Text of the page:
Southwest Airlines Slammed for Controversial "Pre-Boarding Scam"
A passenger alleged that people are requesting wheelchair assistance just to board earlier.
By far one of the most stressful parts of flying—aside from getting through the TSA line, of course—is the boarding process. Every airline has its own procedure, but there's always an underlying feeling of stress when it comes to who's getting on first, and whether you'll be able to fit your carry-on in an overhead compartment. Southwest Airlines has one of the most famous (or infamous) boarding policies, which doesn't include pre-assigned seating. And now, one passenger is calling attention to the wheelchair policy on Southwest, which he called a "pre-boarding scam." Read on to find out more about the latest airline backlash.
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A Southwest passenger claims people are playing the system.
On June 24, a Southwest passenger took to Twitter to allege that his fellow travelers are abusing the airline's wheelchair policy in order to board ahead of others.
"Pre-boarding scam @SouthwestAir 20 passengers boarding using a wheelchair and probably only 3 need one to deplane," Paul, who uses the handle @trendready, wrote.
According to Southwest's policy, passengers who need wheelchair assistance have to identify themselves when getting to the airport, at connection points, and when getting to their destination. Those traveling with their own wheelchair have the opportunity to add it when booking their flights.
Southwest responded by defending its pre-boarding process.
Southwest responded on Twitter that same day, writing, "We're sorry for any disappointment, Paul. We work hard to maintain the integrity of the boarding process while providing appropriate accommodations for all who fly. Since many disabilities aren't visible, we're unable to question the validity of preboarding requests."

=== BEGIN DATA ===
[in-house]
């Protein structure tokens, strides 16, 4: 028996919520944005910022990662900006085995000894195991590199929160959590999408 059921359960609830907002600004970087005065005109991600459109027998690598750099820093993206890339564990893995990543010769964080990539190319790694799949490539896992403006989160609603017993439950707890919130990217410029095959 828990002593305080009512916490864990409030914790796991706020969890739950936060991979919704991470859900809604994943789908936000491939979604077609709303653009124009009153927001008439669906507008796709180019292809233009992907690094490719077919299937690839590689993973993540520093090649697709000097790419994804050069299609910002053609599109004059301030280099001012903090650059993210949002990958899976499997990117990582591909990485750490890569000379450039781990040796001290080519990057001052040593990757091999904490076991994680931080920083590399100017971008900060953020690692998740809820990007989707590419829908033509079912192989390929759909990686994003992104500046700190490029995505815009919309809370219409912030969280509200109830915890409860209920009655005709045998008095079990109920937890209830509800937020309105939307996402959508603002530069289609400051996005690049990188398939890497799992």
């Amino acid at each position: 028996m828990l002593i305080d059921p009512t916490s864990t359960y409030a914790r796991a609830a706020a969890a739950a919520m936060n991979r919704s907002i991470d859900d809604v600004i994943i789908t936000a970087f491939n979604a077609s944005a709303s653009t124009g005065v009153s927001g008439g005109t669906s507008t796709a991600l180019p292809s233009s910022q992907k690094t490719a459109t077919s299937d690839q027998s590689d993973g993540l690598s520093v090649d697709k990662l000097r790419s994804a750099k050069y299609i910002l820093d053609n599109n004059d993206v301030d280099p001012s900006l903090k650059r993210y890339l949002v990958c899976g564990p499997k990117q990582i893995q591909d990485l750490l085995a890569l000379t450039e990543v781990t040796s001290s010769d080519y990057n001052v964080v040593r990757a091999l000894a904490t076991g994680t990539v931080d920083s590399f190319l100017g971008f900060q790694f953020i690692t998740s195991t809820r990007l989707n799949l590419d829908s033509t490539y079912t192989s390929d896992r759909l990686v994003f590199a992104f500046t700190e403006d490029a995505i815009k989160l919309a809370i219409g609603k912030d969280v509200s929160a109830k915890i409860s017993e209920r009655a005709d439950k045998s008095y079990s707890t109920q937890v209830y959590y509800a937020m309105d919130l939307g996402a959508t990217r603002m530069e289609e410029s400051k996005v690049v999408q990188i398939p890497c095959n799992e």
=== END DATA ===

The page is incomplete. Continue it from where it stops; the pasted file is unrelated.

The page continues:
The airline continued, "We appreciate your feedback and hope to create more pleasant memories next time."
Best Life reached out to Southwest for comment on the situation, but has not yet heard back.
He continued tweeting the next day.
The saga carried into the following day when Paul posted additional photos. While group C is typically the third and final group to board on Southwest flights, he alleged that a family found a way around that designation.
"@SouthwestAir The wheelchair scam continues this morning. How do a family of 'C' boarding Pre-board? Get grandma to sit in a wheelchair. Now the whole family (5) gets to accompany her," he wrote on June 25.
In another tweet, Paul claimed the "grandma" in question then stood up to walk to the plane.
He also alleged that 14 people were in wheelchairs when boarding, but only six were in them when getting off. "56% scammers," he wrote.
Southwest again replied to reiterate that their policy adheres to the Air Carrier Access Act (ACAA), which "prohibits discrimination on the basis of disability in air travel."
"Hey, Paul! Our preboarding policy is in compliance with ACAA requirements and allows us to provide appropriate accommodations for all who fly with us," the airline tweeted on June 25. "Nevertheless, we regret if you were disappointed with your experience, and we appreciate you sharing your perspective."
The controversy sparked a larger discussion online.
The tweets prompted plenty of discourse on Twitter, with some siding with Paul, claiming they've witnessed the same "scam" and that they don't even fly with Southwest anymore as a result. Others suggested that travelers should be required to "provide proof of disability," similar to laws surrounding handicapped parking.
However, some respondents backed Southwest, and urged others not to judge their fellow passengers just by what they see.
"My husband uses a wheelchair – he may look fine to everyone else waiting to get on the plane but he can't stand for very long," one Twitter user wrote in response to Paul's tweet. "He could get up and walk to the bathroom and getting off, no one is there to help with the wheelchair – don't assume!"
For his part, Paul suggested that Southwest require anyone who boards with a wheelchair to wait for all passengers to deplane before getting off themselves. "That would stop the scam," he wrote, further recommending the airline review data to determine how many wheelchairs they'll need at any given destination.
However, he also noted, "In no way do I want to hinder anyone who legitimately needs help. Any solution that doesn't burden them is worth trying."